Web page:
FEATURE STORY

Improved Irrigation Canal System Allows Farmers to Control Water Flow

February 9, 2015

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Mir Ahmad recalls the hardship they had been through over the past years, especially the lack of water for irrigation in these villages.

Rumi Consultancy

STORY HIGHLIGHTS
  • Farmers in Herat Province who previously struggled to irrigate their crops are now able to control the flow of water to their fields through a rehabilitation and improvement of their canal scheme.
  • The canal scheme is one of several being rehabilitated and improved across Afghanistan under the Irrigation Rehabilitation and Development Project (IRDP), under the Ministry of Energy and Water and supported by the World Bank and Afghanistan Reconstruction Trust Fund.
  • IRDP supports rehabilitation of irrigation systems serving some 300,000 hectares of land throughout the country, as well as the design and construction of a limited number of small multi-purpose dams.

ZINDA JAN DISTRICT, Herat Province – The water flows fast and noisily down a canal bordered on either side by tall trees. Stretched parallel to the canal is a dirt lane leading towards Haji Mir Ahmad’s house.

The canal is in Sangbast village of Zinda Jan district, west of Herat City, bordering Iran. The village is separated from neighboring Ghalmaran village by a large stream called Mezak, although the residents of these two villages do not have a sense of separation from each other. They share the same Community Development Council, chaired by Haji Mir Ahmad, 80.

Mir Ahmad recalls the hardship they had been through over the past years, especially the lack of water for irrigation in these villages. “We used to work hard for some 15 days buying sandbags, bringing in stones and wood and so forth to block water spillover from the intake. We would spend around US$17,000 but every time the flood would waste our efforts as it would wash away all we had built,” he recounts.

The water from the rain and floods alone would have been sufficient to satisfy the irrigation needs of these villages if only dams were built down the stream to avoid water loss.


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Baset Ahmad, 34, is responsible to control the flow of water in the water catchment.

Rumi Consultancy

" We are relieved now. Whenever water is needed, we pull up the main hatch and direct the water to whatever secondary canal system we wish. "

Fazel Ahmad

Farmer, Ghalmaran village

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The canal in Sangbast village of Zinda Jan district.

Rumi Consultancy

Today, canals, such as the one for Sangbast and Ghalmaran villages, allow farmers to harness rain and flood water for irrigation. They are being improved under the Irrigation Rehabilitation and Development Project (IRDP), under the Ministry of Energy and Water. With support from the World Bank and Afghanistan Reconstruction Trust Fund, the project builds upon and scales up activities supported under the completed World Bank-financed Emergency Irrigation Rehabilitation Project, closed in December 2012.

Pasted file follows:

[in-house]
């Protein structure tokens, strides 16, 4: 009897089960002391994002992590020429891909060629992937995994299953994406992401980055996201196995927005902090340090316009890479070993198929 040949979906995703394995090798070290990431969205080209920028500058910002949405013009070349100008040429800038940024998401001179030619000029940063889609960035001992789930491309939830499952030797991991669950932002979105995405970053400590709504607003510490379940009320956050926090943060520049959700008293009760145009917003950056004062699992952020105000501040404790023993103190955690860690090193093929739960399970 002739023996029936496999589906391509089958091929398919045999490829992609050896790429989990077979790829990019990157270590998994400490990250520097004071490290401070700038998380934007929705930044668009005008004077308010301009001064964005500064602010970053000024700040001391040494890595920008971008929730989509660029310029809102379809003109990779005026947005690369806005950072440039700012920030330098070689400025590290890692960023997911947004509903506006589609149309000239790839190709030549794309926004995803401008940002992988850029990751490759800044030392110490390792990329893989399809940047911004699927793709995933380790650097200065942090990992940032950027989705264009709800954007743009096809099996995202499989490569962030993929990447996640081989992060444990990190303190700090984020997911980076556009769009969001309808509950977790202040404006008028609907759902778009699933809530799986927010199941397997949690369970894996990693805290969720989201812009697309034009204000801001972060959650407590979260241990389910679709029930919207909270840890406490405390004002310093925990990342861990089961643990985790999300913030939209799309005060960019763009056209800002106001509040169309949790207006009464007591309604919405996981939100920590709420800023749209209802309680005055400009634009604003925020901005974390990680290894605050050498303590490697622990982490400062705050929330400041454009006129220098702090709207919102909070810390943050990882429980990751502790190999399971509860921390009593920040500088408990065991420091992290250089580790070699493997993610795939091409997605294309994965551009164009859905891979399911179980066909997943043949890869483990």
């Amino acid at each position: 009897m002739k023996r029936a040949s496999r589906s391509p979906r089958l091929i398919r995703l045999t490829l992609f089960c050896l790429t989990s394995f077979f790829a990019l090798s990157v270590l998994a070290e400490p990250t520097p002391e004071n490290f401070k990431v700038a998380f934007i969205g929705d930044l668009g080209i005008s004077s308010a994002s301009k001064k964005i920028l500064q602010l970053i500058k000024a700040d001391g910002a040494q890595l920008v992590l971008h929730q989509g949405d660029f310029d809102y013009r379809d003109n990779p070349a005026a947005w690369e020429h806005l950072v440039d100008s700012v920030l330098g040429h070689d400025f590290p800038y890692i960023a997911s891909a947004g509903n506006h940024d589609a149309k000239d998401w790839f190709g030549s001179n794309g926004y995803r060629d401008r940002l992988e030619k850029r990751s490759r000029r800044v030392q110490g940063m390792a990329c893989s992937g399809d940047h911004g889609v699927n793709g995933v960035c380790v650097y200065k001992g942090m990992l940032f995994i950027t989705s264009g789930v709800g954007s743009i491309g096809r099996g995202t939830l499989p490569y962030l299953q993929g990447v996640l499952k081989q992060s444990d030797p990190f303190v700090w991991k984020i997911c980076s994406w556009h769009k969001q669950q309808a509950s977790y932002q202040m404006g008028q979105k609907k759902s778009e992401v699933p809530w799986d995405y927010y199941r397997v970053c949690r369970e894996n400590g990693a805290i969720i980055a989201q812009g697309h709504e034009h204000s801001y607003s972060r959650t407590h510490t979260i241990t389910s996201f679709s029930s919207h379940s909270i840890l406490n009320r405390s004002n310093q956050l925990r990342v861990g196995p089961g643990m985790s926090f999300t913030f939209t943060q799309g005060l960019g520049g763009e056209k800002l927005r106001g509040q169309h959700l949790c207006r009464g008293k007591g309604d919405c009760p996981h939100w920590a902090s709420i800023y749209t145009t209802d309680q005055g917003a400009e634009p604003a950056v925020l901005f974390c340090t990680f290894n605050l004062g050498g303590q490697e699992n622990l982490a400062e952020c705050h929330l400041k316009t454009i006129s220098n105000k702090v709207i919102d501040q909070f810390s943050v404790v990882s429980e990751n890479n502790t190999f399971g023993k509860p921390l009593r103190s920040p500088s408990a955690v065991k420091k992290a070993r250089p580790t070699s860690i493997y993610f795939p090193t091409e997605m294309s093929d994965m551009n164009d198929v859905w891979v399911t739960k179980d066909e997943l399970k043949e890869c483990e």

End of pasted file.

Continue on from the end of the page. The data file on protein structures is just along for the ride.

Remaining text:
Better access to irrigation and jobs

IRDP supports rehabilitation of irrigation systems serving some 300,000 hectares of land throughout the country, as well as the design and construction of a limited number of small multi-purpose dams and related works, while establishing hydro-meteorological facilities and services. To date, under the irrigation component of this project, approximately 20,000 hectares (44 percent of the target 45,000 hectares) of incremental irrigated area have been achieved.

According to Project Manager Engineer Mirwais Ghoriani, the Sangbast village canal was successfully completed in April 2013 at a cost of little over Afghani 10 million (US$175,000).

“Our assessment revealed a drastic need for water canal development here,” says Mirwais. “With this project now implemented, farmlands are better irrigated and people have access to more job opportunities.”

Padar, a 40-year-old farmer and father of four children, cultivates various crops on one hectare of land in partnership with other farmers. He says prior to the implementation of IRDP in his village he was not willing to cultivate his land from fear of lack of water; however, now he has even succeeded convincing some friends to become his partners.

“This sub-project began last year. Prior to that, we could hardly block water overflow from the river. We would go out and work on the intake for 10 to 15 days. We also had to buy sandbags. My contribution alone was around $100,” he says.

Water in all seasons

Fazel Ahmad, 50, a farmer from Ghalmaran village, says he does not remember ever having had enough water for irrigation in the fall season in the past, especially when the old reservoir filled up with mud sedimentation. Although the old reservoir still fills up with mud, farmers are now able to irrigate their lands even during fall season following the improvement made in the canal scheme.

“We are relieved now. All we need to do is pile up a few sandbags against the wall and the water will stay in the reservoir. Whenever water is needed, we pull up the main hatch and direct the water to whatever secondary canal system we wish,” explains Fazel. “There are a total of nine hatches in different directions. If we do not want water in a certain direction, we simply close the concerned hatch and the water stays inside.”


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